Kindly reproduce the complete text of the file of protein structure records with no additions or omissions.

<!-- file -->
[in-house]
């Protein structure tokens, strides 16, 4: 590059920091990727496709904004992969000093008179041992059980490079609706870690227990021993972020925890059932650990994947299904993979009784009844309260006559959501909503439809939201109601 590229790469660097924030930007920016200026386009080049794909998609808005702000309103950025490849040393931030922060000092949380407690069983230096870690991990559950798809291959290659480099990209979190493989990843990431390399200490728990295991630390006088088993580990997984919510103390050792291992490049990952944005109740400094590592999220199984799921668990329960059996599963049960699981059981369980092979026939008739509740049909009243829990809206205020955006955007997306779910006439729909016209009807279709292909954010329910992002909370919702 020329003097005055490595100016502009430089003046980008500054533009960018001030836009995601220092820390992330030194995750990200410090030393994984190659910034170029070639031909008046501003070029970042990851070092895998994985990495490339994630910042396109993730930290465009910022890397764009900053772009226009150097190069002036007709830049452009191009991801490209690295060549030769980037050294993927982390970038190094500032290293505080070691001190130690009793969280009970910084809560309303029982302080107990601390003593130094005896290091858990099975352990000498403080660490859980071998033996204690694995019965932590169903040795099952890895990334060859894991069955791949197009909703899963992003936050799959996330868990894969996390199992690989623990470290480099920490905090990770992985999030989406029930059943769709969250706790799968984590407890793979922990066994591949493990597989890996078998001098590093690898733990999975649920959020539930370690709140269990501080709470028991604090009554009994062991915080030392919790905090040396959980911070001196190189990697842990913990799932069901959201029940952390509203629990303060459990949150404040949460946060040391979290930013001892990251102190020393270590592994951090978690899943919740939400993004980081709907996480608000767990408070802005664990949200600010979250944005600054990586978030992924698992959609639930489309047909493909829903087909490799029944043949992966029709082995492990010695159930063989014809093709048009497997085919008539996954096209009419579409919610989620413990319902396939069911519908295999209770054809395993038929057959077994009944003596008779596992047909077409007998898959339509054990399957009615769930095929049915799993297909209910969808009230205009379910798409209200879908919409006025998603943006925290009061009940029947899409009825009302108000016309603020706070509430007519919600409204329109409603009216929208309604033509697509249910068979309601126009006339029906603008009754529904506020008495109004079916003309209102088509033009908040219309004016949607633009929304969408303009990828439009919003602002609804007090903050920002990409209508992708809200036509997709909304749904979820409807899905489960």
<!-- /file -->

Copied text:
[in-house]
């Protein structure tokens, strides 16, 4: 590059920091990727496709904004992969000093008179041992059980490079609706870690227990021993972020925890059932650990994947299904993979009784009844309260006559959501909503439809939201109601 590229790469660097924030930007920016200026386009080049794909998609808005702000309103950025490849040393931030922060000092949380407690069983230096870690991990559950798809291959290659480099990209979190493989990843990431390399200490728990295991630390006088088993580990997984919510103390050792291992490049990952944005109740400094590592999220199984799921668990329960059996599963049960699981059981369980092979026939008739509740049909009243829990809206205020955006955007997306779910006439729909016209009807279709292909954010329910992002909370919702 020329003097005055490595100016502009430089003046980008500054533009960018001030836009995601220092820390992330030194995750990200410090030393994984190659910034170029070639031909008046501003070029970042990851070092895998994985990495490339994630910042396109993730930290465009910022890397764009900053772009226009150097190069002036007709830049452009191009991801490209690295060549030769980037050294993927982390970038190094500032290293505080070691001190130690009793969280009970910084809560309303029982302080107990601390003593130094005896290091858990099975352990000498403080660490859980071998033996204690694995019965932590169903040795099952890895990334060859894991069955791949197009909703899963992003936050799959996330868990894969996390199992690989623990470290480099920490905090990770992985999030989406029930059943769709969250706790799968984590407890793979922990066994591949493990597989890996078998001098590093690898733990999975649920959020539930370690709140269990501080709470028991604090009554009994062991915080030392919790905090040396959980911070001196190189990697842990913990799932069901959201029940952390509203629990303060459990949150404040949460946060040391979290930013001892990251102190020393270590592994951090978690899943919740939400993004980081709907996480608000767990408070802005664990949200600010979250944005600054990586978030992924698992959609639930489309047909493909829903087909490799029944043949992966029709082995492990010695159930063989014809093709048009497997085919008539996954096209009419579409919610989620413990319902396939069911519908295999209770054809395993038929057959077994009944003596008779596992047909077409007998898959339509054990399957009615769930095929049915799993297909209910969808009230205009379910798409209200879908919409006025998603943006925290009061009940029947899409009825009302108000016309603020706070509430007519919600409204329109409603009216929208309604033509697509249910068979309601126009006339029906603008009754529904506020008495109004079916003309209102088509033009908040219309004016949607633009929304969408303009990828439009919003602002609804007090903050920002990409209508992708809200036509997709909304749904979820409807899905489960």